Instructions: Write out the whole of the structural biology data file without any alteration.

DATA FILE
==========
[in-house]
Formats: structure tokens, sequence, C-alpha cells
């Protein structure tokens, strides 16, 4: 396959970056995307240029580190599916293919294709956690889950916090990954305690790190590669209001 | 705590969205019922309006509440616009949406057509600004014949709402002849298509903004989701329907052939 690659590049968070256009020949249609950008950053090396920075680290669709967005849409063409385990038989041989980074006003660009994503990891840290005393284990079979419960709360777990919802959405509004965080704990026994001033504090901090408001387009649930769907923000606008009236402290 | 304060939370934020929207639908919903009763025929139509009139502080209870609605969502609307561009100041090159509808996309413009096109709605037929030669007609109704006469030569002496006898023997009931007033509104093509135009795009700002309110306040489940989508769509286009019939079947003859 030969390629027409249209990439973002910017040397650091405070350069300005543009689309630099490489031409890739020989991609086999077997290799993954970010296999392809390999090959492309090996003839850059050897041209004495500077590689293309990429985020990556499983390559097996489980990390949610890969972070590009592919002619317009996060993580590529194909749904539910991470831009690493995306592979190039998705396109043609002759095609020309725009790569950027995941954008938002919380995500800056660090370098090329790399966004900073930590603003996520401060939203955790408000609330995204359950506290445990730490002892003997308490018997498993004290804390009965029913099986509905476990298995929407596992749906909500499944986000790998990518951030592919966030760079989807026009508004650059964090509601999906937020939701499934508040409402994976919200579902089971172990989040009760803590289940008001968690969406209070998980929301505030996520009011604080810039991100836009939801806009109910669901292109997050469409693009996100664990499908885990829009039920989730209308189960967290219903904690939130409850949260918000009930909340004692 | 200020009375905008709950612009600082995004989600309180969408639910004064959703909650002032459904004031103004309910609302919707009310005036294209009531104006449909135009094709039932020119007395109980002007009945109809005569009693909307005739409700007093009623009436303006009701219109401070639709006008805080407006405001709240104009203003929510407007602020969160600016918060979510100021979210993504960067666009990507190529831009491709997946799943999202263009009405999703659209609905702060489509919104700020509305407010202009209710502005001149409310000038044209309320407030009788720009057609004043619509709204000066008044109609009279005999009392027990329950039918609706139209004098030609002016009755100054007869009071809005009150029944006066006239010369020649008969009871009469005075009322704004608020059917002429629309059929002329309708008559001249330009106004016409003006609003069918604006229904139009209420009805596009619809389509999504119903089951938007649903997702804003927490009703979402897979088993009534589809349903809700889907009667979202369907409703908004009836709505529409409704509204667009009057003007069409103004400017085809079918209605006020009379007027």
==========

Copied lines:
[in-house]
Formats: structure tokens, sequence, C-alpha cells
């Protein structure tokens, strides 16, 4: 396959970056995307240029580190599916293919294709956690889950916090990954305690790190590669209001 | 705590969205019922309006509440616009949406057509600004014949709402002849298509903004989701329907052939 690659590049968070256009020949249609950008950053090396920075680290669709967005849409063409385990038989041989980074006003660009994503990891840290005393284990079979419960709360777990919802959405509004965080704990026994001033504090901090408001387009649930769907923000606008009236402290 | 304060939370934020929207639908919903009763025929139509009139502080209870609605969502609307561009100041090159509808996309413009096109709605037929030669007609109704006469030569002496006898023997009931007033509104093509135009795009700002309110306040489940989508769509286009019939079947003859 030969390629027409249209990439973002910017040397650091405070350069300005543009689309630099490489031409890739020989991609086999077997290799993954970010296999392809390999090959492309090996003839850059050897041209004495500077590689293309990429985020990556499983390559097996489980990390949610890969972070590009592919002619317009996060993580590529194909749904539910991470831009690493995306592979190039998705396109043609002759095609020309725009790569950027995941954008938002919380995500800056660090370098090329790399966004900073930590603003996520401060939203955790408000609330995204359950506290445990730490002892003997308490018997498993004290804390009965029913099986509905476990298995929407596992749906909500499944986000790998990518951030592919966030760079989807026009508004650059964090509601999906937020939701499934508040409402994976919200579902089971172990989040009760803590289940008001968690969406209070998980929301505030996520009011604080810039991100836009939801806009109910669901292109997050469409693009996100664990499908885990829009039920989730209308189960967290219903904690939130409850949260918000009930909340004692 | 200020009375905008709950612009600082995004989600309180969408639910004064959703909650002032459904004031103004309910609302919707009310005036294209009531104006449909135009094709039932020119007395109980002007009945109809005569009693909307005739409700007093009623009436303006009701219109401070639709006008805080407006405001709240104009203003929510407007602020969160600016918060979510100021979210993504960067666009990507190529831009491709997946799943999202263009009405999703659209609905702060489509919104700020509305407010202009209710502005001149409310000038044209309320407030009788720009057609004043619509709204000066008044109609009279005999009392027990329950039918609706139209004098030609002016009755100054007869009071809005009150029944006066006239010369020649008969009871009469005075009322704004608020059917002429629309059929002329309708008559001249330009106004016409003006609003069918604006229904139009209420009805596009619809389509999504119903089951938007649903997702804003927490009703979402897979088993009534589809349903809700889907009667979202369907409703908004009836709505529409409704509204667009009057003007069409103004400017085809079918209605006020009379007027």